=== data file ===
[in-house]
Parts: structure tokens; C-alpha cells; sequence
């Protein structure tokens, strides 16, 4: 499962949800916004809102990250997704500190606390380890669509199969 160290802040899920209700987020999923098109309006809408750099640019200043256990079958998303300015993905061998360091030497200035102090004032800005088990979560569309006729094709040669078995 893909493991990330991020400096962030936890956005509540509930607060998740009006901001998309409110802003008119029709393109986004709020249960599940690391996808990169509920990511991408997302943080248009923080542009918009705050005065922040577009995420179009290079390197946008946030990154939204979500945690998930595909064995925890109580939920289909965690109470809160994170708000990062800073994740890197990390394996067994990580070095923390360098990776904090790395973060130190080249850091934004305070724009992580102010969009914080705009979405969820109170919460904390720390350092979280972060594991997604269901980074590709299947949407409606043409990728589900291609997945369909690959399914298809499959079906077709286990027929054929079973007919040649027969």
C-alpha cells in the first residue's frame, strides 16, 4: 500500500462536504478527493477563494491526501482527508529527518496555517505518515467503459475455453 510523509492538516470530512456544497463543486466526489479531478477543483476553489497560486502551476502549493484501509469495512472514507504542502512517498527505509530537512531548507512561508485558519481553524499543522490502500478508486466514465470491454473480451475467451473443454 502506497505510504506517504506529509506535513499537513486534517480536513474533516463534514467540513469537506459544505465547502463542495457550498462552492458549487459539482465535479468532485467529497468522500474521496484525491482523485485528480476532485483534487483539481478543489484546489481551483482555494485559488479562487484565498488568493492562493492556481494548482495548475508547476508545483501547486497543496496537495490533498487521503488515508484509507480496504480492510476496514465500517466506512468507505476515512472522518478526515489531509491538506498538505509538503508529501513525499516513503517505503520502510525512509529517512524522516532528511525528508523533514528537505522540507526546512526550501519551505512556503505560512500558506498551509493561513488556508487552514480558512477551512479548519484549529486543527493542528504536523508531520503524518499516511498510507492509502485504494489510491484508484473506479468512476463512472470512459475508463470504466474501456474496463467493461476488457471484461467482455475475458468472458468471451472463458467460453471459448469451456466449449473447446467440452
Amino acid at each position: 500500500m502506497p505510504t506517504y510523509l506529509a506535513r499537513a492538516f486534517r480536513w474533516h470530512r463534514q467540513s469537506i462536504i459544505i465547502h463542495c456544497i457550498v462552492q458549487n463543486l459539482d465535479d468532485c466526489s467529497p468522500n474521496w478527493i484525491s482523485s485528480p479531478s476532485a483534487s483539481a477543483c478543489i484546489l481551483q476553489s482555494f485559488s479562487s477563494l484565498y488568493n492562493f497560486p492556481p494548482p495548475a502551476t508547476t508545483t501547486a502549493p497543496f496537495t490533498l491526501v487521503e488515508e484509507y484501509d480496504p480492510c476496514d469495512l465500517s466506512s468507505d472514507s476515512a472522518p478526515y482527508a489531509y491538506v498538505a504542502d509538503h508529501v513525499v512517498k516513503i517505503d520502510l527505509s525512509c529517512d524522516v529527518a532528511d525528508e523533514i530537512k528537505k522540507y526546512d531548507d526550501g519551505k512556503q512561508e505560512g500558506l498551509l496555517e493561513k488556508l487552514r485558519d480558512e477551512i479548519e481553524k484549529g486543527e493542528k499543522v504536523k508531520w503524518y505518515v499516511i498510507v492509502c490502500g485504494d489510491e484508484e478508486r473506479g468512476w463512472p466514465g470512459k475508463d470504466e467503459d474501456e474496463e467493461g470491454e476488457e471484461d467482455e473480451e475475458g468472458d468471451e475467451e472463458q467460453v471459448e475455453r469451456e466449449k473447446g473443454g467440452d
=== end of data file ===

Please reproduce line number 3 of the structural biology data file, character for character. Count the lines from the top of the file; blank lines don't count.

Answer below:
């Protein structure tokens, strides 16, 4: 499962949800916004809102990250997704500190606390380890669509199969 160290802040899920209700987020999923098109309006809408750099640019200043256990079958998303300015993905061998360091030497200035102090004032800005088990979560569309006729094709040669078995 893909493991990330991020400096962030936890956005509540509930607060998740009006901001998309409110802003008119029709393109986004709020249960599940690391996808990169509920990511991408997302943080248009923080542009918009705050005065922040577009995420179009290079390197946008946030990154939204979500945690998930595909064995925890109580939920289909965690109470809160994170708000990062800073994740890197990390394996067994990580070095923390360098990776904090790395973060130190080249850091934004305070724009992580102010969009914080705009979405969820109170919460904390720390350092979280972060594991997604269901980074590709299947949407409606043409990728589900291609997945369909690959399914298809499959079906077709286990027929054929079973007919040649027969």